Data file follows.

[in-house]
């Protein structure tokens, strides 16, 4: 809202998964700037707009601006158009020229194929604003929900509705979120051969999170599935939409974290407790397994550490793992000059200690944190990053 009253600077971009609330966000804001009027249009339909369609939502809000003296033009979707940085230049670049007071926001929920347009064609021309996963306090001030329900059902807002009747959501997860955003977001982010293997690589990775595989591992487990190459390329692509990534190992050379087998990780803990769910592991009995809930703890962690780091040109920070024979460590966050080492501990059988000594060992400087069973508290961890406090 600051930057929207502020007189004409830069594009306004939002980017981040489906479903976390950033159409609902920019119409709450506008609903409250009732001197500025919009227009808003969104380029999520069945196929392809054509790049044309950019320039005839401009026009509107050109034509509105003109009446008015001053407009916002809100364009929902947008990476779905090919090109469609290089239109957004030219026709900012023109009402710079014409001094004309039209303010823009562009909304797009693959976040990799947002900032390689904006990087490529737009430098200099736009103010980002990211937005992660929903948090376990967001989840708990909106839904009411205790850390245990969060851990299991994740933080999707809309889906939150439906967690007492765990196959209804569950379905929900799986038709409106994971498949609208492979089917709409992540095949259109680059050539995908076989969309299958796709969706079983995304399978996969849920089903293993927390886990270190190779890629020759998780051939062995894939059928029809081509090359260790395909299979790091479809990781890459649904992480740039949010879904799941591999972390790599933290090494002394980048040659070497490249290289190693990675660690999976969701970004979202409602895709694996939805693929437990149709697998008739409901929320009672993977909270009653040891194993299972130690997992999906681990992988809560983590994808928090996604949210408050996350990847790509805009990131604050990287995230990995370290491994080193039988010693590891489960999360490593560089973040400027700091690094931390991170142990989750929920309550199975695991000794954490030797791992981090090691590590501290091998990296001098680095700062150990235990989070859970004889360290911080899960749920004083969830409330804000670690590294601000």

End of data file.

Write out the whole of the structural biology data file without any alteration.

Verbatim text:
[in-house]
């Protein structure tokens, strides 16, 4: 809202998964700037707009601006158009020229194929604003929900509705979120051969999170599935939409974290407790397994550490793992000059200690944190990053 009253600077971009609330966000804001009027249009339909369609939502809000003296033009979707940085230049670049007071926001929920347009064609021309996963306090001030329900059902807002009747959501997860955003977001982010293997690589990775595989591992487990190459390329692509990534190992050379087998990780803990769910592991009995809930703890962690780091040109920070024979460590966050080492501990059988000594060992400087069973508290961890406090 600051930057929207502020007189004409830069594009306004939002980017981040489906479903976390950033159409609902920019119409709450506008609903409250009732001197500025919009227009808003969104380029999520069945196929392809054509790049044309950019320039005839401009026009509107050109034509509105003109009446008015001053407009916002809100364009929902947008990476779905090919090109469609290089239109957004030219026709900012023109009402710079014409001094004309039209303010823009562009909304797009693959976040990799947002900032390689904006990087490529737009430098200099736009103010980002990211937005992660929903948090376990967001989840708990909106839904009411205790850390245990969060851990299991994740933080999707809309889906939150439906967690007492765990196959209804569950379905929900799986038709409106994971498949609208492979089917709409992540095949259109680059050539995908076989969309299958796709969706079983995304399978996969849920089903293993927390886990270190190779890629020759998780051939062995894939059928029809081509090359260790395909299979790091479809990781890459649904992480740039949010879904799941591999972390790599933290090494002394980048040659070497490249290289190693990675660690999976969701970004979202409602895709694996939805693929437990149709697998008739409901929320009672993977909270009653040891194993299972130690997992999906681990992988809560983590994808928090996604949210408050996350990847790509805009990131604050990287995230990995370290491994080193039988010693590891489960999360490593560089973040400027700091690094931390991170142990989750929920309550199975695991000794954490030797791992981090090691590590501290091998990296001098680095700062150990235990989070859970004889360290911080899960749920004083969830409330804000670690590294601000």